The Huskies were left out of the 32-team NIT. So their season, which began with dreams of a fourth straight NCAA appearance, ended with no postseason at all.
There were no goodbyes when the Washington Huskies left Staples Center last Thursday night after losing to Washington State in the quarterfinals of the Pac-10 tournament.
No “thanks-for-the-memories” moments for seniors Hans Gasser and Brandon Burmeister.
The Huskies were so confident their season would continue, they returned home and began planning for the NIT — the consolation-prize tournament for teams left out of the NCAA tournament — even scheduling a practice for Sunday night.
After getting dressed and taped, the Huskies gathered to watch the NIT selections on ESPN when suddenly, they realized they hadn’t been called.
- Teen, one of 14 siblings, finally gets to be a kid
- Seattle sushi fans, rejoice: Shiro's new place is open
- UW fires women’s crew coach Bob Ernst
- Students say WWU’s response to racist threats not enough
- Seahawks’ Marshawn Lynch has surgery, could be back December
Most Read Stories
“We kind of thought it was a typo,” said center Spencer Hawes. “We kept waiting for our name to come up.”
But it never did. In a development that surprised everyone associated with the team, the Huskies were left out of the 32-team NIT. So their season, which began with dreams of a fourth straight NCAA appearance, ended with no postseason at all.
“I am completely stunned,” said Huskies coach Lorenzo Romar. “It’s something that we didn’t see coming.”
Said Hawes: “I was shocked. I’m still shocked.”
Romar said he had “no idea” why the Huskies were left out, a sentiment also expressed by athletic director Todd Turner.
Turner said he had talked with C.M. Newton, head of the eight-person selection committee, last week to let him know of UW’s availability and interest in hosting opening-round games. Newton, Turner said, had given a hearty “we know all about you guys” response.
“We were thinking that we would not only host, but be a high seed,” Turner said. “Shows you how far off we were.”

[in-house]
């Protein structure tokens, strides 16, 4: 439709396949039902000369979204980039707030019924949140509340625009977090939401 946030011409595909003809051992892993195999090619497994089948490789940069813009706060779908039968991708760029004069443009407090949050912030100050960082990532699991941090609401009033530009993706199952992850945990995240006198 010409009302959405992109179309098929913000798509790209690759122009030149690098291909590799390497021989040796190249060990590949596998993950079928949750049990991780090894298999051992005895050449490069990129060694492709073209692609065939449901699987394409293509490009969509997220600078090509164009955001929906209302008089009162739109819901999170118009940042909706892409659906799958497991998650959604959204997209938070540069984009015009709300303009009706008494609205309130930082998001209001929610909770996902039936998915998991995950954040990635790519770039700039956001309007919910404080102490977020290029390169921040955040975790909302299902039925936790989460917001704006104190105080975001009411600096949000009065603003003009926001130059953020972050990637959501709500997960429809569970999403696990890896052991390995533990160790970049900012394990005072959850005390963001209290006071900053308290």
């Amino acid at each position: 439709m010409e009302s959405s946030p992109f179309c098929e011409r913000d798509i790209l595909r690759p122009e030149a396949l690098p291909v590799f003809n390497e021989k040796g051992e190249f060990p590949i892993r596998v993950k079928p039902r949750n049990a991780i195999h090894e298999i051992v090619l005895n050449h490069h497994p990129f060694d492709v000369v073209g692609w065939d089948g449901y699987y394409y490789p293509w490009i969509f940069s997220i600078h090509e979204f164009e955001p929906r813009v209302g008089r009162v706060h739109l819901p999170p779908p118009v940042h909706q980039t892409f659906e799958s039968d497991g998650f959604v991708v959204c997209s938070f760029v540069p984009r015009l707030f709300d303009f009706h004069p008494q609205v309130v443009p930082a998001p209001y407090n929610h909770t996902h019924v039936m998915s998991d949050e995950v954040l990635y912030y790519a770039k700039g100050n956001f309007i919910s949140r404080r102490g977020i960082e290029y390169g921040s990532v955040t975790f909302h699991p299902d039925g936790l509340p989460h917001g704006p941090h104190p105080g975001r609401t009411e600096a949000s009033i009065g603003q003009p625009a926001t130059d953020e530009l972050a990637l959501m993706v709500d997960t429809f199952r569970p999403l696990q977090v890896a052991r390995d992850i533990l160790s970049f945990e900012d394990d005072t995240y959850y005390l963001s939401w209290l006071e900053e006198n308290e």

Turner knew some of the theories for UW’s possible exclusion, which included the fact that the tournament was pared down from 40 teams a year ago and for the second year has to take every team that won a regular-season conference title but wasn’t invited to the NCAAs — there were eight of those, leaving just 24 at-large spots. Connecticut, UW’s Sweet 16 opponent last year, was also left out.
Hawes wondered if “East Coast bias” might have been a factor.
But Turner noted there was room for West Coast teams like Utah State, Fresno State and San Diego State.
“In some ways, it discredits the whole process,” Turner said. “If you know anything about basketball, Washington is one of the top 10 teams on the West Coast.”
The NIT, which began in 1938, was taken over by the NCAA in 2005 and has teams bracketed and seeded similar to the NCAA tournament.
Pac-10 commissioner Tom Hansen noted that the selection committee does not include anyone with Pac-10 ties, despite the conference’s efforts to be represented.
“It makes you wonder what the real purpose is in having the tournament and what they are seeking,” he said.
No NIT representatives were available for comment. One NIT official said Newton would do all the speaking on behalf of the committee and he couldn’t be reached.
The top six Pac-10 teams were invited to the NCAAs — Washington was 8-10 and seventh in the conference race.
Romar acknowledged that “we had our chances to have a better season. But at the same time, I didn’t feel we put ourselves in a position where we couldn’t play in the NIT. We have six teams in the NCAA tournament, in one of the toughest conferences in the country, and we have no representative in the NIT?”
Other reasons for UW’s exclusion could be its nonconference schedule, rated No. 187 in the country, and the fact that the Huskies were just 1-10 on the road. But Turner noted Washington played Louisiana State, Gonzaga and Pittsburgh — all ranked teams at the time — as well as 20 games against Pac-10 teams.
“I don’t know how to make it any more difficult than that,” he said.
After the team heard the news, players scattered, with Romar deciding to hold a postseason meeting at another time. Hawes grabbed a ball and shot for a while, trying to digest the thought that his freshman season was over. It could be his last Huskies season, as well, should he decide to head for the NBA, though Hawes said Sunday “that’s the last thing on my mind right now.”
Other than seniors Gasser and Burmeister, the rest of Washington’s roster could return next season. Huskies coaches were hoping for another week or two of action to continue grooming the team.
“We were looking forward to having more practices and games,” Romar said.
Instead, Washington basketball now goes dark until November when — get this — it could open the 2007-08 season in the Preseason NIT. Washington has been officially invited, though locales and dates are yet to be decided.
“A little ironic, isn’t it?” Turner said.